Neighbourhood Rink Program on pause after city reconsiders 'stay-at-home' order
LONDON, ONT. -- It wasn’t an easy decision to pause the Neighbourhood Rink Program for the City of London according to the city’s manager of neighbourhood strategic initiatives and Funding, Trevor Fowler.
"When we had the chance to really dig in, and look at them in the context of what the implications were with respect to local health guidelines, to the city’s commitment to doing all we can to prevent the spread of COVID-19."
The neighbourhood rink at Westmount Lions Park is the only one of the program to actually open before the province’s 'Stay at Home' order; it is now closed, surrounded with yellow caution tape. The other five rinks that were in various stages of development have been put on hold until the order has been lifted.
"We really like this program, we support this program, we know the value it has for the community. So as soon as we can, we want to get it back up and going," says Fowler.
The half doesn’t effect back yard rinks however, and those have been popping up around the region. Derek Barth from Strathroy started building a rink for his kids last year, but thought it was especially important during the pandemic.
"It’s one of the few things they can do," says Barth who says it as been getting a lot of use already by his two sons.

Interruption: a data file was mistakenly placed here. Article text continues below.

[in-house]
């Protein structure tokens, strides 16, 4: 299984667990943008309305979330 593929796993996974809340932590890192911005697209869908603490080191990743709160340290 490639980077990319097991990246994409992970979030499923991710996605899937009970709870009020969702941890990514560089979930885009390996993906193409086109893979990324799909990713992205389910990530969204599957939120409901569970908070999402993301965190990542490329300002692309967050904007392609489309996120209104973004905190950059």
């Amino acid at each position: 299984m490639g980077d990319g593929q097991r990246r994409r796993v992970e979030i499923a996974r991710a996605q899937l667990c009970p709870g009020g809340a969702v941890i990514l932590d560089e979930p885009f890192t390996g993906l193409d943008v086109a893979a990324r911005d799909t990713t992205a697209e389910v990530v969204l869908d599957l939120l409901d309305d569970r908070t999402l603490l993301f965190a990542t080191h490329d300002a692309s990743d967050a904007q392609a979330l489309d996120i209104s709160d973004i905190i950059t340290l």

Skating on the Barth Family's backyard rink (Marek Sutherland / CTV News)
"They come out in the morning time, and then in the night time, I put out some LED lights so they are able to skate until bedtime."
Barth has to keep a regular schedule of scrapping the ice and nightly flooding to keep it smooth and ready for the next day, but doesn’t mind the extra work if it keeps his kids off of their devices for a while.
"I don’t think the kids realize how much work it takes, for me to maintain the ice rink and get it going for them. But it’s worth it in the end when you see them out here using it all the time."
Under the provincial regulations, you are not allowed to invite anyone over for a skate, but Barth’s kids have been able to distantly socialize with another neighbour.
"Our neighbour back here, also has an outdoor rink. And sometimes the kids scream at each other over the fence, but during the pandemic we can’t interact or have our children on each other’s ice. So that’s the best they could do," says Barth.
With the 'stay-at-home' order expected to last until mid February at the earliest, there might not be much of a skating season left when it’s finally lifted. So more and more people are creatively finding ways to do the things they enjoy, without leaving home.